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Drew Ronk
Drew Ronk

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Considerations for Building Web Components

When building a web component, designing the component itself should start with examining considerations for its design, security, and accessibility. Considerations can vary based on what the component's eventual purpose, but common goals for web components include easy access and reusability. As such, major considerations could be the different properties a component might have, as well as the states the component can maintain and how much customization can be applied to it.

In my case, I'm currently working with my team to design an infographic card. The ultimate goal is for this to be a web component that can be modified based on a user's requirements, but maintains a fairly consistent layout and structure. The card will have a colored banner that includes an icon, title, and sub-title, as well as a content box beneath it to hold text. Major considerations for this card include how the card will resize based on different information inputted by a user, as well as what properties must be modified to ensure someone can customize the card to their specific use case.

Atomic Design

To ensure this card is reusable at every level, my team and I intend to utilize the principles of atomic design. This will allow us to break our larger card up into smaller components, which will then be combined to create a cohesive product. The following will be smaller "atoms" which will eventually become our molecule: a functioning card.

  1. The icon
  2. The banner (includes the icon, header text, and sub-header text)
  3. The skeleton of the card (a card that contains header and content sections)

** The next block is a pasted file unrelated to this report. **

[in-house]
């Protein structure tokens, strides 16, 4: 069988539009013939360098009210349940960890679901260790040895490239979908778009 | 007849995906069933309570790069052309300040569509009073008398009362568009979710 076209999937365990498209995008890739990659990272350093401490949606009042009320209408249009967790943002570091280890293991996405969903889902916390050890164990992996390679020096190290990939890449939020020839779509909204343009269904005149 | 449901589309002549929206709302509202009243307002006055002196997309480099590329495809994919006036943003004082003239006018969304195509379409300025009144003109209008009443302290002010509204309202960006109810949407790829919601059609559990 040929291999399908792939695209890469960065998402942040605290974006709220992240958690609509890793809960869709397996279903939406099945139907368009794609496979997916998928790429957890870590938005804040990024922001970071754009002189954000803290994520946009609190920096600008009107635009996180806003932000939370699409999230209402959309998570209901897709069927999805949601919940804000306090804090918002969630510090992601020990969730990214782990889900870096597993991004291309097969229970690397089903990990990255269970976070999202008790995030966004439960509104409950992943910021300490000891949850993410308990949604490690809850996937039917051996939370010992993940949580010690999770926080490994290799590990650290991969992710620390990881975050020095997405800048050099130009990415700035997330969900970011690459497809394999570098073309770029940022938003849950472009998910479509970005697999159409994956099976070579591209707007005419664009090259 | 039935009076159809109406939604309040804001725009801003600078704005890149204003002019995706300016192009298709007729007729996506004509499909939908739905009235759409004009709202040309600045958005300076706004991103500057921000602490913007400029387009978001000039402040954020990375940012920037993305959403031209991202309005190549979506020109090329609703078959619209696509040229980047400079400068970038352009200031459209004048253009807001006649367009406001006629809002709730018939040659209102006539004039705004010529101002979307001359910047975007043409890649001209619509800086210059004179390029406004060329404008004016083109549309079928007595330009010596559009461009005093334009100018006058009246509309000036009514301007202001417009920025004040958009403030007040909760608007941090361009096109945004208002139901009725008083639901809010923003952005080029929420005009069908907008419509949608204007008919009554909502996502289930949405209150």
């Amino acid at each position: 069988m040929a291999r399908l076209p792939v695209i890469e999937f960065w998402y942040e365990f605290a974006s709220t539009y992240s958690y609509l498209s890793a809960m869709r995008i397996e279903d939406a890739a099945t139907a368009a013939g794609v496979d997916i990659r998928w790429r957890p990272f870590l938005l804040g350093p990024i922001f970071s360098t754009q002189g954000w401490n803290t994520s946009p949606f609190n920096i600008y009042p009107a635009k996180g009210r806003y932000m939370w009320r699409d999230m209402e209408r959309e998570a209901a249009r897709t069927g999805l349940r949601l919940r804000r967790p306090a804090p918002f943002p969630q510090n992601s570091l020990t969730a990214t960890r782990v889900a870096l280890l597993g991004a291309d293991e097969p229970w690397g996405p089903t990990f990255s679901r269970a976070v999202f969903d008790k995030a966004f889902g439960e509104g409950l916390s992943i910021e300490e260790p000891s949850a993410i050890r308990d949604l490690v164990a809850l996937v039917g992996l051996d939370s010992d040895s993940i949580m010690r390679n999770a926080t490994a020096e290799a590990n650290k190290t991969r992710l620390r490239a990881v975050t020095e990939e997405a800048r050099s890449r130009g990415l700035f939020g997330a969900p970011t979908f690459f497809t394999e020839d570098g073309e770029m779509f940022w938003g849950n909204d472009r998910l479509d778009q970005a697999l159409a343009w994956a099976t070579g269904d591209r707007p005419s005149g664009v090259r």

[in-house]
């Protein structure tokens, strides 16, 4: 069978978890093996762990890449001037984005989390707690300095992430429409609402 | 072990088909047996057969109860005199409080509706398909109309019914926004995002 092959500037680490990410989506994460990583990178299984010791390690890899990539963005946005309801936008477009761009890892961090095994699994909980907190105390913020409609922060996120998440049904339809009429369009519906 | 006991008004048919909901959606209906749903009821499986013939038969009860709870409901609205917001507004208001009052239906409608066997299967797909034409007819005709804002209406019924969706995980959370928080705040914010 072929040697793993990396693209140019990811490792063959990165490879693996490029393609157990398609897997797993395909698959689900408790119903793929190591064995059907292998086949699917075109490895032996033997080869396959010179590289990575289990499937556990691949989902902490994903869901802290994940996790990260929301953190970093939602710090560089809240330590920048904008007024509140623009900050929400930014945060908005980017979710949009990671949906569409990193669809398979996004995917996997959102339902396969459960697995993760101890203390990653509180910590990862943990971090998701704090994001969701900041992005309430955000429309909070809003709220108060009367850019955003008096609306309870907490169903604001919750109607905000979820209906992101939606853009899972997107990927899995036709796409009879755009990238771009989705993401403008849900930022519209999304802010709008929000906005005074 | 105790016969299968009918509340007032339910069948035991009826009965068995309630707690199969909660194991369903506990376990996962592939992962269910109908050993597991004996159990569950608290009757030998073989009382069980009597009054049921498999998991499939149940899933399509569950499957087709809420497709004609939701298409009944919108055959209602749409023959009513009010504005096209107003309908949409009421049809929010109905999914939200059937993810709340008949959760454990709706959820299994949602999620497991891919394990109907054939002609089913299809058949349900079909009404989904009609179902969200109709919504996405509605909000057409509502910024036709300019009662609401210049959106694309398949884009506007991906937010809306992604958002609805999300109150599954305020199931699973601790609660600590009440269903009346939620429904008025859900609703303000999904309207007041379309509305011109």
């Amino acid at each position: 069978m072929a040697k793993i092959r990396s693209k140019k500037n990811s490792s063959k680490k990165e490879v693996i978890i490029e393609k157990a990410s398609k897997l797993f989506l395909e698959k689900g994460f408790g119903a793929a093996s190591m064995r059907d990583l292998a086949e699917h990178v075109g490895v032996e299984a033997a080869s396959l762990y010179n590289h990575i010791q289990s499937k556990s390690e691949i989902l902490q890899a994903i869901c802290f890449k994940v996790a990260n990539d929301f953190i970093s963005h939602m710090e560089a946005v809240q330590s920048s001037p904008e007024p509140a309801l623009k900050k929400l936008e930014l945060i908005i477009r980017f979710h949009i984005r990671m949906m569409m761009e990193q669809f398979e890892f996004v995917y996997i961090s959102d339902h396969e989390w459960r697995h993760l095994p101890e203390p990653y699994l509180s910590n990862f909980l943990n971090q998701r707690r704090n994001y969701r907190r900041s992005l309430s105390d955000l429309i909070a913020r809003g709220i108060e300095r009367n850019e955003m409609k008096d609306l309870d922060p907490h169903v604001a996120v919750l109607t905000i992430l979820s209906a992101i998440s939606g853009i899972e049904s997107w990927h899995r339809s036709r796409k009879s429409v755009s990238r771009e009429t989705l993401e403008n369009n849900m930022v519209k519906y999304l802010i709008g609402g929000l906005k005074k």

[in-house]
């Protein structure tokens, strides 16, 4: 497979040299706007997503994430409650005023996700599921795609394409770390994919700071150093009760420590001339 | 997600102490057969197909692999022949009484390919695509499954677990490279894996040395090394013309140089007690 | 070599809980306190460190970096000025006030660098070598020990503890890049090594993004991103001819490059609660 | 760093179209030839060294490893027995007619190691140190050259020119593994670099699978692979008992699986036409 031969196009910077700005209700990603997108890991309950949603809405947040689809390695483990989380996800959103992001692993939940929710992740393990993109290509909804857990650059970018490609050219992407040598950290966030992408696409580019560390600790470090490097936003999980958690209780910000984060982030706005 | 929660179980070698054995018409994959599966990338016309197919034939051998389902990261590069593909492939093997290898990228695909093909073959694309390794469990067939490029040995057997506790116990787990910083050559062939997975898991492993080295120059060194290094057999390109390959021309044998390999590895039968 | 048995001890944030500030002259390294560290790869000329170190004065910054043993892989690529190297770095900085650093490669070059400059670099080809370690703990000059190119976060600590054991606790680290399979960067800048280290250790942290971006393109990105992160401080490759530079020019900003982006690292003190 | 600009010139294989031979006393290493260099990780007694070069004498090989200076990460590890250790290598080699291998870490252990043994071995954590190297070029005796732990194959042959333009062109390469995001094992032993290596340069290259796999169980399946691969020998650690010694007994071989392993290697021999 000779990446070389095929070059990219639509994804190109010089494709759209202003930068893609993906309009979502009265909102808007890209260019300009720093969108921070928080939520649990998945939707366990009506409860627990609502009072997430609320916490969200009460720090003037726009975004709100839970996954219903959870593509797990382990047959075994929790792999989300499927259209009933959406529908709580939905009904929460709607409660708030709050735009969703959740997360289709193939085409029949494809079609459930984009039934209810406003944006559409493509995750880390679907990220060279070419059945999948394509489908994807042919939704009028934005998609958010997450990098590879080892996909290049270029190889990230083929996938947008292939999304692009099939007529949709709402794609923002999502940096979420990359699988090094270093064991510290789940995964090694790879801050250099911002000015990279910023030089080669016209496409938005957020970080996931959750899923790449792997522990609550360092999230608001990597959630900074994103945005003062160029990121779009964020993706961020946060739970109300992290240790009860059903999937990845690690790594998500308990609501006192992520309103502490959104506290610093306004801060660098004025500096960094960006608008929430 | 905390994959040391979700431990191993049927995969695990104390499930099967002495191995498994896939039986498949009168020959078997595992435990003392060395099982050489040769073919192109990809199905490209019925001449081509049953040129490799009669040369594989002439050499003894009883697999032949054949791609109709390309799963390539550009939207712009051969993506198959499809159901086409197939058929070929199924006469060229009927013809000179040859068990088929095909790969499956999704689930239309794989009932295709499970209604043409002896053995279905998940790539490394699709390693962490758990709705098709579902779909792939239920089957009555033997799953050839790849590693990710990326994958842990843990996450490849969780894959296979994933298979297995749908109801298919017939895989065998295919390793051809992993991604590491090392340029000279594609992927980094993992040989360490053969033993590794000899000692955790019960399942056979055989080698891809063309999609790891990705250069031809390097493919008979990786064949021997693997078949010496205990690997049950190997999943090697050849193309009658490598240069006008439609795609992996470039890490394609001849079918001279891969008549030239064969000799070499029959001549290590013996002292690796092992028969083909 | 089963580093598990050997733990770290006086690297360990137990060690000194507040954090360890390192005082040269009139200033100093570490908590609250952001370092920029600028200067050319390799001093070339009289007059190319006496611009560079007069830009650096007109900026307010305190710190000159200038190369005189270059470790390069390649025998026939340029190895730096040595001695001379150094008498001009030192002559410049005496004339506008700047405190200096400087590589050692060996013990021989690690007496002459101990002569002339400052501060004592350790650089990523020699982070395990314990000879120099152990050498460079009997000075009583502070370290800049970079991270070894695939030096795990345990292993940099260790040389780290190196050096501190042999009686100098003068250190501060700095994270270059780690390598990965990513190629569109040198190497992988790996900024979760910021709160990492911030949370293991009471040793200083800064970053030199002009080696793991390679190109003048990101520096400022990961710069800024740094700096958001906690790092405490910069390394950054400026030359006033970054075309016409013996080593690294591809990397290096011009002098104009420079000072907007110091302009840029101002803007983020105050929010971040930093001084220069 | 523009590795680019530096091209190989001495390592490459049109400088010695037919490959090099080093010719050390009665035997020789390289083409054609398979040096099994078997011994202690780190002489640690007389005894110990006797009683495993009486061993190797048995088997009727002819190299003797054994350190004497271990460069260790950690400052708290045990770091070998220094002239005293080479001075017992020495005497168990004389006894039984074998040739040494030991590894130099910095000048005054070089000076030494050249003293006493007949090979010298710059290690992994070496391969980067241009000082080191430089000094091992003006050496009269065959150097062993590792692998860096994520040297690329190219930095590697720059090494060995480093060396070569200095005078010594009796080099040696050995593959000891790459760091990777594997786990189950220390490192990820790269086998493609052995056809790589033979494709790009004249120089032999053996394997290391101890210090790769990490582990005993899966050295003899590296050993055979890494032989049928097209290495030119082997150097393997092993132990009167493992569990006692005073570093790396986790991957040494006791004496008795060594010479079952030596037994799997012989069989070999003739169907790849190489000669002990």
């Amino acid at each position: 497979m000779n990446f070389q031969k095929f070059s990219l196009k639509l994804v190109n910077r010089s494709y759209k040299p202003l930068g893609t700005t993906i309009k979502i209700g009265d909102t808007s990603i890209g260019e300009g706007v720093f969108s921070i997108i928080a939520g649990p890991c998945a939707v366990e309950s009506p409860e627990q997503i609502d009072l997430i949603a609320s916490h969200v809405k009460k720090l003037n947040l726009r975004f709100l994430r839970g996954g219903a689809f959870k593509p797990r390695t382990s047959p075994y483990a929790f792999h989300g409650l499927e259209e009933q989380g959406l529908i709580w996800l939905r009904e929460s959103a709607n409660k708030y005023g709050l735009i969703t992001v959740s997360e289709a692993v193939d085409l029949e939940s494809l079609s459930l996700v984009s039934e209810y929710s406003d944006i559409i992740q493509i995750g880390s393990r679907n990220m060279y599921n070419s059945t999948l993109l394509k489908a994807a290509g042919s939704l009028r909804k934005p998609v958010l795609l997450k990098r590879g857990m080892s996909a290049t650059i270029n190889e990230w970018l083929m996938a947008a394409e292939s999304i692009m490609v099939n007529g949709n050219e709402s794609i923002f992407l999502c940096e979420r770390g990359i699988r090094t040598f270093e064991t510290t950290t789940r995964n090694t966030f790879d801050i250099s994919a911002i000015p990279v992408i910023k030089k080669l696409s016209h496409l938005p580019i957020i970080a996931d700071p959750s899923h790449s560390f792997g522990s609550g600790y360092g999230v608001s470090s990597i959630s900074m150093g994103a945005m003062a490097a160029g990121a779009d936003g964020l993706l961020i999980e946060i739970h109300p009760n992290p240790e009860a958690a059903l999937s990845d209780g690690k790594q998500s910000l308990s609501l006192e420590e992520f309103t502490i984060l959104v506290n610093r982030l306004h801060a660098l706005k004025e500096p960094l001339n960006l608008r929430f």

4. The complete card (a composition of the above atoms)

Difficulties

While atomic design is likely to help our team build this card efficiently and pay closer attention to the necessary requirements and considerations, there are nearly guaranteed to be bumps in the road. Responsive resize within a fixed area can be fairly difficult, and a major use case we'll be trying to account for is someone placing a multi-line title in the banner. Taking the time to design elegant adjustments to our banner component should, hopefully, result in a better card all-around.

Another consideration I had not immediately thought of is security. Even though we aren't accessing any user data or providing any sensitive data, the SVG (small vector graphic) format we'll be using for our card's icon is a known attack vector for embedded JavaScript attacks. As such, we need to make sure that a bad actor cannot misuse a valuable component of our card to harm users who interact with our product. This could reflect poorly on us and those using our component, not to mention the person whose information is made vulnerable by such an attack.

Lessons Learned

Having already built a web component, a button, I feel our team is coming into this project with a clearer understanding of how to interact with and build web components. The structure of LitElement was previously foreign to us, so our first project allowed us to strengthen our knowledge of how Lit works. In addition, I got much more comfortable with CSS during the first assignment. As our team made a circular button that responsively resizes based on its content, I was dealing with CSS I had never touched before. This ultimately pushed me to learn enough to maybe be dangerous, so I'm looking forward to taking those lessons with me into working on this card.

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